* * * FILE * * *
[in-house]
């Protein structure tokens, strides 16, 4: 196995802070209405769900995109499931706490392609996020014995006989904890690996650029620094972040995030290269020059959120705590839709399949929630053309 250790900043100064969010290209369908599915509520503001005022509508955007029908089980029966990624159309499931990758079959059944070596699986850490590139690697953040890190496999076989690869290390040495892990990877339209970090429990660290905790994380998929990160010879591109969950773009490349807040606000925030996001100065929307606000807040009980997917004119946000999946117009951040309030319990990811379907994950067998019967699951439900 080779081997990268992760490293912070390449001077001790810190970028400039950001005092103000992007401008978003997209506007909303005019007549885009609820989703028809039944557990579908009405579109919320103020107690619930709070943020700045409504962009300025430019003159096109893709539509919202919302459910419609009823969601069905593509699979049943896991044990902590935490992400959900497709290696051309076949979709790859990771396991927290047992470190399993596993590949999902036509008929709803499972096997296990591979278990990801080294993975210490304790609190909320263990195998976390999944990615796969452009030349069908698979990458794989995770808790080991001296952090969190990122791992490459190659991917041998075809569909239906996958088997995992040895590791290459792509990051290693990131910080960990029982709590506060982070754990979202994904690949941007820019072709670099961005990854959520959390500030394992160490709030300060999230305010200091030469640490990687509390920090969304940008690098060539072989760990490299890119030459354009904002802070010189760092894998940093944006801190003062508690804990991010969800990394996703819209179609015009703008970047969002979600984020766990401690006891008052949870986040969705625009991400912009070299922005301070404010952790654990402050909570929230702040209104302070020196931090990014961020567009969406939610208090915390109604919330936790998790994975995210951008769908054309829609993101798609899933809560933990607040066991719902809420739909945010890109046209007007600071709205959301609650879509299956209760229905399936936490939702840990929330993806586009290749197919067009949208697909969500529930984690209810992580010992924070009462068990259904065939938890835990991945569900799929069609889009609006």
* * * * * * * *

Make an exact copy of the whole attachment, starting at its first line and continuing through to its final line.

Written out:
[in-house]
């Protein structure tokens, strides 16, 4: 196995802070209405769900995109499931706490392609996020014995006989904890690996650029620094972040995030290269020059959120705590839709399949929630053309 250790900043100064969010290209369908599915509520503001005022509508955007029908089980029966990624159309499931990758079959059944070596699986850490590139690697953040890190496999076989690869290390040495892990990877339209970090429990660290905790994380998929990160010879591109969950773009490349807040606000925030996001100065929307606000807040009980997917004119946000999946117009951040309030319990990811379907994950067998019967699951439900 080779081997990268992760490293912070390449001077001790810190970028400039950001005092103000992007401008978003997209506007909303005019007549885009609820989703028809039944557990579908009405579109919320103020107690619930709070943020700045409504962009300025430019003159096109893709539509919202919302459910419609009823969601069905593509699979049943896991044990902590935490992400959900497709290696051309076949979709790859990771396991927290047992470190399993596993590949999902036509008929709803499972096997296990591979278990990801080294993975210490304790609190909320263990195998976390999944990615796969452009030349069908698979990458794989995770808790080991001296952090969190990122791992490459190659991917041998075809569909239906996958088997995992040895590791290459792509990051290693990131910080960990029982709590506060982070754990979202994904690949941007820019072709670099961005990854959520959390500030394992160490709030300060999230305010200091030469640490990687509390920090969304940008690098060539072989760990490299890119030459354009904002802070010189760092894998940093944006801190003062508690804990991010969800990394996703819209179609015009703008970047969002979600984020766990401690006891008052949870986040969705625009991400912009070299922005301070404010952790654990402050909570929230702040209104302070020196931090990014961020567009969406939610208090915390109604919330936790998790994975995210951008769908054309829609993101798609899933809560933990607040066991719902809420739909945010890109046209007007600071709205959301609650879509299956209760229905399936936490939702840990929330993806586009290749197919067009949208697909969500529930984690209810992580010992924070009462068990259904065939938890835990991945569900799929069609889009609006």